Crossing The Genre Line

At the moment I’m writing a book that explores two genres, crime, and horror. My protagonist is half-human, half-vampire. He  works as a forensic pathologist with the Metropolitan police.

But this isn’t about the book, it’s about bias. I’ve noticed some interesting feedback from people who have read the first few chapters of the story (I won’t call it a book yet because it’s not finished). Here’s one such comment:

 

‘Hmmm what an unusual mix of genre. It’s well written but I’m just not sure who it will appeal to. It’s vampires etc and isn’t that predominately aimed at YA? But then there’s all the cop talk etc that I really enjoyed by the way, but wouldn’t that be more your crime/thriller reader? Now maybe I’m underestimating YA readers and they are sick of the usual vampire story and want something with a little more bite (pardon the pun). If that’s the case then you’ve certainly delivered.’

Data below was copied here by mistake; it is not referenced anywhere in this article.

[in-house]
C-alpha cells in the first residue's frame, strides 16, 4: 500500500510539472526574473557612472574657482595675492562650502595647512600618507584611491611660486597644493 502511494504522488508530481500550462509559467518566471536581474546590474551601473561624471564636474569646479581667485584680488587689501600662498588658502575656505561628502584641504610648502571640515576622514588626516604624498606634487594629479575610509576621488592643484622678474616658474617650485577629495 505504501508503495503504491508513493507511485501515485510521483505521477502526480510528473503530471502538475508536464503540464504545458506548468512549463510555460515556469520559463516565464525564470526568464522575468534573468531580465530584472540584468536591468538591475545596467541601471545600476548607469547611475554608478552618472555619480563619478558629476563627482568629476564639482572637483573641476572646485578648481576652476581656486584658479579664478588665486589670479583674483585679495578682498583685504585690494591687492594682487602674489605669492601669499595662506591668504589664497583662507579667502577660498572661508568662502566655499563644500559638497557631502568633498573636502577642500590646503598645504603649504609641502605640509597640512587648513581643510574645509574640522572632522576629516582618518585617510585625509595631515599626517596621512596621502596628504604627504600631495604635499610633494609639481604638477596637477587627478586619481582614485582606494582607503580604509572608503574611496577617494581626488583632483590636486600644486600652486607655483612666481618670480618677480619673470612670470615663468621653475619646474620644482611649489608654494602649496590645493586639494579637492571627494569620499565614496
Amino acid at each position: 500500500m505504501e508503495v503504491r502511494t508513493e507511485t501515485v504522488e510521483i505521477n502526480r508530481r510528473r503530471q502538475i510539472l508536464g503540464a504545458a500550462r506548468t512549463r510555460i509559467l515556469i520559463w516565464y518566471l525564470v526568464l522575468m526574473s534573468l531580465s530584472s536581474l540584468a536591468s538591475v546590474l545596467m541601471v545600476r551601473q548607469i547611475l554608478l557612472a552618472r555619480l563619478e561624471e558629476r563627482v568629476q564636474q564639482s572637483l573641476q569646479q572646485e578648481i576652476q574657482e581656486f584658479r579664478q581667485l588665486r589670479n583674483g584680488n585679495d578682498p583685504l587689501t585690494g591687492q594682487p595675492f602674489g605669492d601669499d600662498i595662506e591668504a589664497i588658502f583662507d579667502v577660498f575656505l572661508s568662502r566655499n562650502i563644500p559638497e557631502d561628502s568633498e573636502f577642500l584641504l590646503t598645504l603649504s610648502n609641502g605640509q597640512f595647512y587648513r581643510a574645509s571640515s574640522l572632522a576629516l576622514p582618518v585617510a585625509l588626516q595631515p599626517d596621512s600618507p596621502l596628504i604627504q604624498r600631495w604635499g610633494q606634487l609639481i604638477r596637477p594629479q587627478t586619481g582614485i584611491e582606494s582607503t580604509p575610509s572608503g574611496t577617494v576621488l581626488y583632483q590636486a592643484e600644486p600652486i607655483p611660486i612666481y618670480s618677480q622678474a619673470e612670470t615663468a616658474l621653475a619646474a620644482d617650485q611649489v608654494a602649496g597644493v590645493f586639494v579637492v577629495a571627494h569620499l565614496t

That’s a fair comment. But I’m a little bit fed-up with being pigeon-holed. I like reading and writing crime fiction. I’ve also come to like reading original horror – vampire stories with a bit more oomph to them. Can’t abide the ‘Twilight’ stuff. There are novels out there that attempt to give us adult vampire literature. Some of it is well-written, has great plot-lines and the characters within the pages are strong and engaging.

I had this idea to write a crime novel led by a vampire – a good vampire, one that sees the world differently to all other vampires. And already I’m stalled before I even start. I don’t think there’s anything wrong with trying to push the boundaries of Genre? If agents or publishers won’t touch your book because it crosses the Genre line, then self-publishing is the way to go. But will people read it? Will your stalwart reader of crime fiction actually cross that line?

It’s a hard question and one that’s going to be interesting to find out.

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